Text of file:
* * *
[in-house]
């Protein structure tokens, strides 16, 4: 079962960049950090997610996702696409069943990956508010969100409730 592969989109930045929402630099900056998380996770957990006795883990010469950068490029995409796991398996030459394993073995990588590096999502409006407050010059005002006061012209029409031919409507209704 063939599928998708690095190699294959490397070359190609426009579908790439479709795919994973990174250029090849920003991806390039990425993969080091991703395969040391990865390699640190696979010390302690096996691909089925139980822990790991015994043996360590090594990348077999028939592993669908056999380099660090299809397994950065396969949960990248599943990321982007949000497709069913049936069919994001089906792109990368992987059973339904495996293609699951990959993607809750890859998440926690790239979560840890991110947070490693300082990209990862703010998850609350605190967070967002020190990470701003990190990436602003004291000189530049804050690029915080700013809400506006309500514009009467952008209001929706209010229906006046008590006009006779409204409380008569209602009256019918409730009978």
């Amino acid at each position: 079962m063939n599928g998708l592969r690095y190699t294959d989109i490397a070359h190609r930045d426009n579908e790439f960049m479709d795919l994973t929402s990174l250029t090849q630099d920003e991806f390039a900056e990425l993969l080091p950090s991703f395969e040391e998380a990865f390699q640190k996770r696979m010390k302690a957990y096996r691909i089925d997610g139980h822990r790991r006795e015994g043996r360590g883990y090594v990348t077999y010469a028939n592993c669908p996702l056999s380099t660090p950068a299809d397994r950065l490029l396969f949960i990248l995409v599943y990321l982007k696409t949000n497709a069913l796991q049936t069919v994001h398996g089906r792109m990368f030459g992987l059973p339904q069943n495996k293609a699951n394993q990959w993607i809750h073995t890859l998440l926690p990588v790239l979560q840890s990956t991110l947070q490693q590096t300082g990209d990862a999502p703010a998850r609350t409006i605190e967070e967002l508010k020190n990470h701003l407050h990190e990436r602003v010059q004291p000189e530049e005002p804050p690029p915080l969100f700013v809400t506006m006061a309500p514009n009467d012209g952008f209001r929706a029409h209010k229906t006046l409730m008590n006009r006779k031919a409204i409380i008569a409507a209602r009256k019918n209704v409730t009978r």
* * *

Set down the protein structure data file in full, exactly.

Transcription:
[in-house]
């Protein structure tokens, strides 16, 4: 079962960049950090997610996702696409069943990956508010969100409730 592969989109930045929402630099900056998380996770957990006795883990010469950068490029995409796991398996030459394993073995990588590096999502409006407050010059005002006061012209029409031919409507209704 063939599928998708690095190699294959490397070359190609426009579908790439479709795919994973990174250029090849920003991806390039990425993969080091991703395969040391990865390699640190696979010390302690096996691909089925139980822990790991015994043996360590090594990348077999028939592993669908056999380099660090299809397994950065396969949960990248599943990321982007949000497709069913049936069919994001089906792109990368992987059973339904495996293609699951990959993607809750890859998440926690790239979560840890991110947070490693300082990209990862703010998850609350605190967070967002020190990470701003990190990436602003004291000189530049804050690029915080700013809400506006309500514009009467952008209001929706209010229906006046008590006009006779409204409380008569209602009256019918409730009978």
């Amino acid at each position: 079962m063939n599928g998708l592969r690095y190699t294959d989109i490397a070359h190609r930045d426009n579908e790439f960049m479709d795919l994973t929402s990174l250029t090849q630099d920003e991806f390039a900056e990425l993969l080091p950090s991703f395969e040391e998380a990865f390699q640190k996770r696979m010390k302690a957990y096996r691909i089925d997610g139980h822990r790991r006795e015994g043996r360590g883990y090594v990348t077999y010469a028939n592993c669908p996702l056999s380099t660090p950068a299809d397994r950065l490029l396969f949960i990248l995409v599943y990321l982007k696409t949000n497709a069913l796991q049936t069919v994001h398996g089906r792109m990368f030459g992987l059973p339904q069943n495996k293609a699951n394993q990959w993607i809750h073995t890859l998440l926690p990588v790239l979560q840890s990956t991110l947070q490693q590096t300082g990209d990862a999502p703010a998850r609350t409006i605190e967070e967002l508010k020190n990470h701003l407050h990190e990436r602003v010059q004291p000189e530049e005002p804050p690029p915080l969100f700013v809400t506006m006061a309500p514009n009467d012209g952008f209001r929706a029409h209010k229906t006046l409730m008590n006009r006779k031919a409204i409380i008569a409507a209602r009256k019918n209704v409730t009978r």